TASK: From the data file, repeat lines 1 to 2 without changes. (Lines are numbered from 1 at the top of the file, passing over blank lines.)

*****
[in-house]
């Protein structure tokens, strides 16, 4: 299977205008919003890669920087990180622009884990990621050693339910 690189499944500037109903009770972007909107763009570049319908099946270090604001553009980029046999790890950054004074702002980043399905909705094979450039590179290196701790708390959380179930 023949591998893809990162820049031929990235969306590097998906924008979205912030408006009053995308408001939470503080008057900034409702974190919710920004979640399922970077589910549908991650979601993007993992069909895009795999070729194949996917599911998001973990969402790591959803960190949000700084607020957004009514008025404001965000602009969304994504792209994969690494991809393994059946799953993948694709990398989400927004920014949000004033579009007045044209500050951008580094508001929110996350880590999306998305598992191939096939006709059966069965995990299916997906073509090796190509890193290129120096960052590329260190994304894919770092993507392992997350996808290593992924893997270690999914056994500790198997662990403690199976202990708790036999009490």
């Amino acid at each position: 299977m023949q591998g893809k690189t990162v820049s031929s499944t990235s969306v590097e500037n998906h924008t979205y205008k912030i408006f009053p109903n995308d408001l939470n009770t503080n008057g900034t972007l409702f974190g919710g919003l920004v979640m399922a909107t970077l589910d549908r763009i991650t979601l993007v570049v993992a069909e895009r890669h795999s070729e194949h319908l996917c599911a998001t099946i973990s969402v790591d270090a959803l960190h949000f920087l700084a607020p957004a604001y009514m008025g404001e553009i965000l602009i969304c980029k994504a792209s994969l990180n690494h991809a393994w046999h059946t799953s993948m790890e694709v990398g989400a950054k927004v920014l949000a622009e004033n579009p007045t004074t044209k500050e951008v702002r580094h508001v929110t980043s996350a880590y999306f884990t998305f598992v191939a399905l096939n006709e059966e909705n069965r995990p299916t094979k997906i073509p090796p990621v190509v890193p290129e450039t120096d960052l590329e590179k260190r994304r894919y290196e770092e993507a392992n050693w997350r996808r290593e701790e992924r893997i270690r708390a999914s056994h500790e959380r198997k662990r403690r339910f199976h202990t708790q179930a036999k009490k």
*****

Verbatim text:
[in-house]
């Protein structure tokens, strides 16, 4: 299977205008919003890669920087990180622009884990990621050693339910 690189499944500037109903009770972007909107763009570049319908099946270090604001553009980029046999790890950054004074702002980043399905909705094979450039590179290196701790708390959380179930 023949591998893809990162820049031929990235969306590097998906924008979205912030408006009053995308408001939470503080008057900034409702974190919710920004979640399922970077589910549908991650979601993007993992069909895009795999070729194949996917599911998001973990969402790591959803960190949000700084607020957004009514008025404001965000602009969304994504792209994969690494991809393994059946799953993948694709990398989400927004920014949000004033579009007045044209500050951008580094508001929110996350880590999306998305598992191939096939006709059966069965995990299916997906073509090796190509890193290129120096960052590329260190994304894919770092993507392992997350996808290593992924893997270690999914056994500790198997662990403690199976202990708790036999009490």